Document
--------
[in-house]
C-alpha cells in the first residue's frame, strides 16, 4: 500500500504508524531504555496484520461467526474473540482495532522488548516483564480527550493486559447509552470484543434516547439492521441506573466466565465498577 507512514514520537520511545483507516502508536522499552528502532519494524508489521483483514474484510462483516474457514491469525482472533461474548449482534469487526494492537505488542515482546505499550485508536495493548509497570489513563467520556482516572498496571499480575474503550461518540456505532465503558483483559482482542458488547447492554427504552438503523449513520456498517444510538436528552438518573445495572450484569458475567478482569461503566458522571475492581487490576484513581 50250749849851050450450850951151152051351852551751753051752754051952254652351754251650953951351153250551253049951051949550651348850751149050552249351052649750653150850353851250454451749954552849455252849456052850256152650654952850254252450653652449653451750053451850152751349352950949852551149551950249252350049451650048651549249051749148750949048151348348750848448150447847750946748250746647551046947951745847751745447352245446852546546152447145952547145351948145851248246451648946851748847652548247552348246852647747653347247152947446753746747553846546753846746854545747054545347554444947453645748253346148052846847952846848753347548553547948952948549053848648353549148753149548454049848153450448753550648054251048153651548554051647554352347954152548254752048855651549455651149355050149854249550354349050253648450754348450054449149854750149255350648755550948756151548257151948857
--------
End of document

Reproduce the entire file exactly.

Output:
[in-house]
C-alpha cells in the first residue's frame, strides 16, 4: 500500500504508524531504555496484520461467526474473540482495532522488548516483564480527550493486559447509552470484543434516547439492521441506573466466565465498577 507512514514520537520511545483507516502508536522499552528502532519494524508489521483483514474484510462483516474457514491469525482472533461474548449482534469487526494492537505488542515482546505499550485508536495493548509497570489513563467520556482516572498496571499480575474503550461518540456505532465503558483483559482482542458488547447492554427504552438503523449513520456498517444510538436528552438518573445495572450484569458475567478482569461503566458522571475492581487490576484513581 50250749849851050450450850951151152051351852551751753051752754051952254652351754251650953951351153250551253049951051949550651348850751149050552249351052649750653150850353851250454451749954552849455252849456052850256152650654952850254252450653652449653451750053451850152751349352950949852551149551950249252350049451650048651549249051749148750949048151348348750848448150447847750946748250746647551046947951745847751745447352245446852546546152447145952547145351948145851248246451648946851748847652548247552348246852647747653347247152947446753746747553846546753846746854545747054545347554444947453645748253346148052846847952846848753347548553547948952948549053848648353549148753149548454049848153450448753550648054251048153651548554051647554352347954152548254752048855651549455651149355050149854249550354349050253648450754348450054449149854750149255350648755550948756151548257151948857